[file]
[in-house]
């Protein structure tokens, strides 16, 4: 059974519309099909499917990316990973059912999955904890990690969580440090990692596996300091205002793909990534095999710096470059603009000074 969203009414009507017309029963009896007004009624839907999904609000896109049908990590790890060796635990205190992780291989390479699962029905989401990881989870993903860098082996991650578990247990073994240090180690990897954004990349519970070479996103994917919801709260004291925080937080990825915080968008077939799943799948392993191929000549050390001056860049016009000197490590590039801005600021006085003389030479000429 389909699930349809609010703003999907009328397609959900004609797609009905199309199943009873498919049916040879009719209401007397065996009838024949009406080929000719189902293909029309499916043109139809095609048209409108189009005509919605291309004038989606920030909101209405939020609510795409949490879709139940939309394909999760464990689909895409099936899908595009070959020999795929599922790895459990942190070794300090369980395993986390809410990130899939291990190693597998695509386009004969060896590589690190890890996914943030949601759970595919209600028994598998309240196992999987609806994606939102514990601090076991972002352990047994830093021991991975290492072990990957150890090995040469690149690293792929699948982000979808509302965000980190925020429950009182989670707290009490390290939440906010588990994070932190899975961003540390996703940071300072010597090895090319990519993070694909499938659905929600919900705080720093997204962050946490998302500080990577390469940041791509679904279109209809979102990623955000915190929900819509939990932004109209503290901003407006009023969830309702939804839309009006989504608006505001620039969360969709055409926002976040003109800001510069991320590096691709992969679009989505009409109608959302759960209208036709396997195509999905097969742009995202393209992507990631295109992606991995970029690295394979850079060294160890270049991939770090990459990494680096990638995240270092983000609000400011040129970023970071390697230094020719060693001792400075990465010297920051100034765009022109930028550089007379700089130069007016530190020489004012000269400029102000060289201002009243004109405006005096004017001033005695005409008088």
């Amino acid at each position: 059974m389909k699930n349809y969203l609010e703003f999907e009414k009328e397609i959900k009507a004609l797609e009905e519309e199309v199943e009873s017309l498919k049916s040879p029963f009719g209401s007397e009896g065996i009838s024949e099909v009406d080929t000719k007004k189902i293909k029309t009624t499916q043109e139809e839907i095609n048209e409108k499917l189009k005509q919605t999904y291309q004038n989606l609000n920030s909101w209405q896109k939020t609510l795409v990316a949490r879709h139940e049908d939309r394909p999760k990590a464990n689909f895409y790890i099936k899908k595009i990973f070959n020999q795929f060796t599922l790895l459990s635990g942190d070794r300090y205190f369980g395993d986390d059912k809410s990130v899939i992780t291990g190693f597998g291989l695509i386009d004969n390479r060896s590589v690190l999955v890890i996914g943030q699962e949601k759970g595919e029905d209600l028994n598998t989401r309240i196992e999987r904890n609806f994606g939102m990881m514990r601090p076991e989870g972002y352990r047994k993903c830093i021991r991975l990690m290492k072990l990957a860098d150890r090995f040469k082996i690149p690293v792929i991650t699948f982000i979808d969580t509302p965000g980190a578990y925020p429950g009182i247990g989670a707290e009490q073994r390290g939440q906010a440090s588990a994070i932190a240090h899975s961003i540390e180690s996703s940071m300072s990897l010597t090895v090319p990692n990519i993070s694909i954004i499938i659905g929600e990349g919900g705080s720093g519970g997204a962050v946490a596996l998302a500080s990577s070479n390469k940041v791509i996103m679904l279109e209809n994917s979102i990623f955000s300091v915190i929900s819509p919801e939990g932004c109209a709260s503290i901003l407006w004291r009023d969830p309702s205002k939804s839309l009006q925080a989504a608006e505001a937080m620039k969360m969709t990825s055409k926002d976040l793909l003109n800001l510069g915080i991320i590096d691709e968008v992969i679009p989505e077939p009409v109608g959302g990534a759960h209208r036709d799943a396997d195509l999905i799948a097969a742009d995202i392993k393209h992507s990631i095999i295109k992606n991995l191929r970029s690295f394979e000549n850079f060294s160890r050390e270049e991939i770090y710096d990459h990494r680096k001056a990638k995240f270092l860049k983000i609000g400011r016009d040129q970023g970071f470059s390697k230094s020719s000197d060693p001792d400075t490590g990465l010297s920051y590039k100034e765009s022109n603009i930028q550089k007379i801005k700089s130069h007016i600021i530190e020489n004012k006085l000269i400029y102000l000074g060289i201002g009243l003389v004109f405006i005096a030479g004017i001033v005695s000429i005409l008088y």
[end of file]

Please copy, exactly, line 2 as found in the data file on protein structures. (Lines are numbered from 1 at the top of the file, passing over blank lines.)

């Protein structure tokens, strides 16, 4: 059974519309099909499917990316990973059912999955904890990690969580440090990692596996300091205002793909990534095999710096470059603009000074 969203009414009507017309029963009896007004009624839907999904609000896109049908990590790890060796635990205190992780291989390479699962029905989401990881989870993903860098082996991650578990247990073994240090180690990897954004990349519970070479996103994917919801709260004291925080937080990825915080968008077939799943799948392993191929000549050390001056860049016009000197490590590039801005600021006085003389030479000429 389909699930349809609010703003999907009328397609959900004609797609009905199309199943009873498919049916040879009719209401007397065996009838024949009406080929000719189902293909029309499916043109139809095609048209409108189009005509919605291309004038989606920030909101209405939020609510795409949490879709139940939309394909999760464990689909895409099936899908595009070959020999795929599922790895459990942190070794300090369980395993986390809410990130899939291990190693597998695509386009004969060896590589690190890890996914943030949601759970595919209600028994598998309240196992999987609806994606939102514990601090076991972002352990047994830093021991991975290492072990990957150890090995040469690149690293792929699948982000979808509302965000980190925020429950009182989670707290009490390290939440906010588990994070932190899975961003540390996703940071300072010597090895090319990519993070694909499938659905929600919900705080720093997204962050946490998302500080990577390469940041791509679904279109209809979102990623955000915190929900819509939990932004109209503290901003407006009023969830309702939804839309009006989504608006505001620039969360969709055409926002976040003109800001510069991320590096691709992969679009989505009409109608959302759960209208036709396997195509999905097969742009995202393209992507990631295109992606991995970029690295394979850079060294160890270049991939770090990459990494680096990638995240270092983000609000400011040129970023970071390697230094020719060693001792400075990465010297920051100034765009022109930028550089007379700089130069007016530190020489004012000269400029102000060289201002009243004109405006005096004017001033005695005409008088």